Silver linings

While waiting for the details on my cancer, I seem to have ended up with a lot of time on my hands. I’ve not much work on at the moment, what I do have I’m working through quite quickly, and no-one expects me to take on any new tasks given that I could be imminently off work for 3 months or more.

So I’ve found myself kicking my heels somewhat. Which is definitely a mixed blessing. It’s nice not to be under additional pressure from work, but it does leave me a lot of time to start imagining the types of scenario that frankly, its better not to think about. So I started looking at the honey-dew list for some things to do, until I realised that the reason stuff was on that list was because it all required lots of planning and effort to complete. Ie, no short-term tasks to speak of.

So I finally got around to one of the boring tasks that has been sat on my personal “todo” list for nearly a year now, and digitised my entire CD collection. It’s not as though I actually have that many CD’s – no more than a couple of hundred or so, but it’s still taken several days of almost continuous effort, feeding them into the CD drive, ripping and encoding them.

The original plan was to put them all onto my home server so I could then play them back through my Squeezebox “classic”, and never have to mess with the physical CDs again. Of course, since then time has passed, and I’ve realised I also need those same tracks on my laptop, on my phone (which I use as an mp3 player) and on my kids MP3 players & laptops. So, the question was, what format to rip to?

In theory my Squeezebox supports MP3, FLAC, OGG, WMA and PCM/WAV/AIFF audio natively (ie, without needing transcoding) plus a whole lot more via transcoding at the server. So FLAC was the original “obvious” choice, simply because it is whatever the CD was, and didn’t put any transcoding load on my server. However, compression isn’t as good as the lossy algorithms, and support on hardware devices is patchy. So despite being the biggest archive, I’d still need to maintain extra copies to allow all my playback devices to be supported.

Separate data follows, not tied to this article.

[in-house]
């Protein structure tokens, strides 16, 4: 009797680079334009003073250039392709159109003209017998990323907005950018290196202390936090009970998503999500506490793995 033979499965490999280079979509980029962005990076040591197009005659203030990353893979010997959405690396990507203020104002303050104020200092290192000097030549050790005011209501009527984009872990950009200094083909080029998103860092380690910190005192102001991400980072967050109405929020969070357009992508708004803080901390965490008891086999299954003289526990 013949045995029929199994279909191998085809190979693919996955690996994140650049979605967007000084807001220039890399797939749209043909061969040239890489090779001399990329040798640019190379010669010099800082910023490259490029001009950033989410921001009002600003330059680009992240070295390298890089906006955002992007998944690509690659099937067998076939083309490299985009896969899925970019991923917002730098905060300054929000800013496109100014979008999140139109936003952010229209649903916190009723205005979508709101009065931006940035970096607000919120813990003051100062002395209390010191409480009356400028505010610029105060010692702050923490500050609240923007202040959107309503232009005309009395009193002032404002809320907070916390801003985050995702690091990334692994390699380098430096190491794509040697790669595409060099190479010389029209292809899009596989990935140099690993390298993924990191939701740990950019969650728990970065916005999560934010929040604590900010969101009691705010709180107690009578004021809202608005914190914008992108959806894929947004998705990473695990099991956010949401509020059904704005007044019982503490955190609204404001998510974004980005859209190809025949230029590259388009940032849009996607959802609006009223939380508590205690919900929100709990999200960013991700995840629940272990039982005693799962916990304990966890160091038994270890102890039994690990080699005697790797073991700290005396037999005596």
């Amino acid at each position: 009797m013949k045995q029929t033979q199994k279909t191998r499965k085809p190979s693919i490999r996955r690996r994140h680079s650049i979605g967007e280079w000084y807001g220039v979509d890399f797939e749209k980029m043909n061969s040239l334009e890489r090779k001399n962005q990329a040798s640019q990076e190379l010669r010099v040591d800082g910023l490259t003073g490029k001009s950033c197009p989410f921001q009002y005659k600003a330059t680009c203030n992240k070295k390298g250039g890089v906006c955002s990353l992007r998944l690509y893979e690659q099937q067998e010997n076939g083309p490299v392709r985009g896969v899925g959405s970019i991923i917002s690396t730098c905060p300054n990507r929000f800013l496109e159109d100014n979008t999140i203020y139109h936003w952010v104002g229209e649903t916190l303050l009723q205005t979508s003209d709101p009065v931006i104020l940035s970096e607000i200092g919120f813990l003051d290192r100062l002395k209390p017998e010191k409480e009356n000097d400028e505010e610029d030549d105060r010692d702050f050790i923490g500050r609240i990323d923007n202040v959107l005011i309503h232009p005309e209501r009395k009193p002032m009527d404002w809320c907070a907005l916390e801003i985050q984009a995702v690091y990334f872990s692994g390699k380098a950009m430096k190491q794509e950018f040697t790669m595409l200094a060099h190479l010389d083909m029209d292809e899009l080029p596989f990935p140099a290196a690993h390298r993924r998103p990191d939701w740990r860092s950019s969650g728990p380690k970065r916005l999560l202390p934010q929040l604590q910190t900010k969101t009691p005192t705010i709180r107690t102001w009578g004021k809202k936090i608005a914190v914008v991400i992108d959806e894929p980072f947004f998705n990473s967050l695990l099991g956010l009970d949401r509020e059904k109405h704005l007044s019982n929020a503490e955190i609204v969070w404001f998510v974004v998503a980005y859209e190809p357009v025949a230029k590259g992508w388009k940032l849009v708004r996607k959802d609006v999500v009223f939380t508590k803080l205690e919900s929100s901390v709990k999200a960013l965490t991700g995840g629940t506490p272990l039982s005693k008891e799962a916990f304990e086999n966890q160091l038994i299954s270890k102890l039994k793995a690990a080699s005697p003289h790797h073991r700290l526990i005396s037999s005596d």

So in the end I’ve ripped everything to MP3 using LAME’s “V1” option, which gives me ~240kbps variable bitrate encoding. I know its not as good as FLAC, but when I compared the original CD’s to the squeezebox playing back the rip, I honestly couldn’t tell the difference. And I’m saving so much storage space that I can even afford to easily maintain a second copy of the music, transcoded down to a lower bitrate for the phones/mp3 players etc where storage really is at a premium, and the 240kbps rips are too large.

Interestingly, there were several of my CD’s that are starting to exhibit signs of failure … and this is not scratches … rather the actual disk seems to be perishing in some way. Fortunately cdparanoia managed to retrieve all the data (though in one case it took it over 6 hours to do so!) but the original claims for CDs of perfect music lasting forever are clearly not holding up in practice.

Anyway, I finally spent most of today fighting with “EasyTAG”, which whilst not in practice as easy as I hoped, did allow me to get the tagging sorted for all my music relatively quickly. And I’m amazed at the breadth of CD information contained within FreeDB … it knew every CD in my collection, including some short-run private pressings from very small niche artists. Amazing what a big enough cooperative effort can achieve I guess.

The nice thing about having done this, is that since it’s so easy to dip in and dip out of my music collection, I’m finding that I’m listening to stuff that I’d probably never have chosen if I’d had to go find the CD, put it in the player, etc.

Grip (front-ending LAME and CDParanoia) and EasyTAG under Ubuntu.


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